A lot of architectures we see are driven by powerful forces that have nothing to do with technology or application requirements. These forces include but are not limited to résumé-driven development, vendors’ commercial interests, and the desire to be hip and ahead of the curve. What do architectures look like when we have application requirements so strong that these other forces are overcome?
Martin Thompson explores the architectures that emerge from applying design patterns required for high performance, resilience, security, usability, and other quality-of-services measures that when not achieved result in total project failure. Martin outlines emergent designs and working practices that succeed in these areas where the design pressures quickly cull that which does not deliver.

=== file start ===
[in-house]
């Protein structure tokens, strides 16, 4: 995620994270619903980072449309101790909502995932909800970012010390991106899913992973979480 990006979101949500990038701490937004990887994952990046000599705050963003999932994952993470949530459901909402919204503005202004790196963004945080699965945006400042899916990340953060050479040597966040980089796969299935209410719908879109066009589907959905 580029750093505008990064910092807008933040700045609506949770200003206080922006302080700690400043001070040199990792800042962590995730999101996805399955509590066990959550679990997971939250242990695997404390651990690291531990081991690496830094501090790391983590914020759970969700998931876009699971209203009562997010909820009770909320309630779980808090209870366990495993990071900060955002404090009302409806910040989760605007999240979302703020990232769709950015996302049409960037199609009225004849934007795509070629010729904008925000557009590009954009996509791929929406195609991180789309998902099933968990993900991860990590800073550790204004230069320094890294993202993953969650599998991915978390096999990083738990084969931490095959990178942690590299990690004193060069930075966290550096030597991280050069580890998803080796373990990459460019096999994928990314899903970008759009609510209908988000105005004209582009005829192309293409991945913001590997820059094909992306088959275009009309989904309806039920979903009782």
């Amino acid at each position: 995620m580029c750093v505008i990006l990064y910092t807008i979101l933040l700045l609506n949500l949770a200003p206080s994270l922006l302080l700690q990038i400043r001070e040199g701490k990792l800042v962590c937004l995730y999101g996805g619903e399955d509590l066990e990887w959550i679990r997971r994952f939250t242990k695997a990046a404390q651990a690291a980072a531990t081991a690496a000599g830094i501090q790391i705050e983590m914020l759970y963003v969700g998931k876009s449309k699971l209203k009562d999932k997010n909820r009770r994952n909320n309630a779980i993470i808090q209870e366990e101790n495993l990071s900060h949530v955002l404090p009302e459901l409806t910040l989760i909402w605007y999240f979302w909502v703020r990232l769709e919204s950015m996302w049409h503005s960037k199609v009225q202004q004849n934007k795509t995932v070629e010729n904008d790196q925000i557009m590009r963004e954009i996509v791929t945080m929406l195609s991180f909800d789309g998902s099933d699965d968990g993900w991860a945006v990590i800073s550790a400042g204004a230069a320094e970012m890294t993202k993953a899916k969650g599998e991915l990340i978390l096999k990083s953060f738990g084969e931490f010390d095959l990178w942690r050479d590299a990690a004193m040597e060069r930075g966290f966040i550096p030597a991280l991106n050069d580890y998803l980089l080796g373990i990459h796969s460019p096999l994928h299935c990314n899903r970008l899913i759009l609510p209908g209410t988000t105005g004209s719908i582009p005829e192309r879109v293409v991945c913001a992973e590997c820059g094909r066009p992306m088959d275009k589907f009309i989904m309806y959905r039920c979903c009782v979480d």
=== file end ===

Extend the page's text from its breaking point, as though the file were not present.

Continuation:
Martin Thompson is a Java Champion with over two decades of experience building complex and high-performance computing systems. He is most recently known for his work on Aeron and SBE. Previously, he was the cofounder and CTO at LMAX, where he created the Disruptor. Prior to LMAX, Martin worked for Betfair and three different content companies wrestling with the world largest product catalogues and was a lead on some of the most significant C++ and Java systems of the 1990s in the automotive and finance domains. Martin blogs at Mechanical Sympathy and can be found giving training courses on performance and concurrency when he is not cutting code to make systems better.
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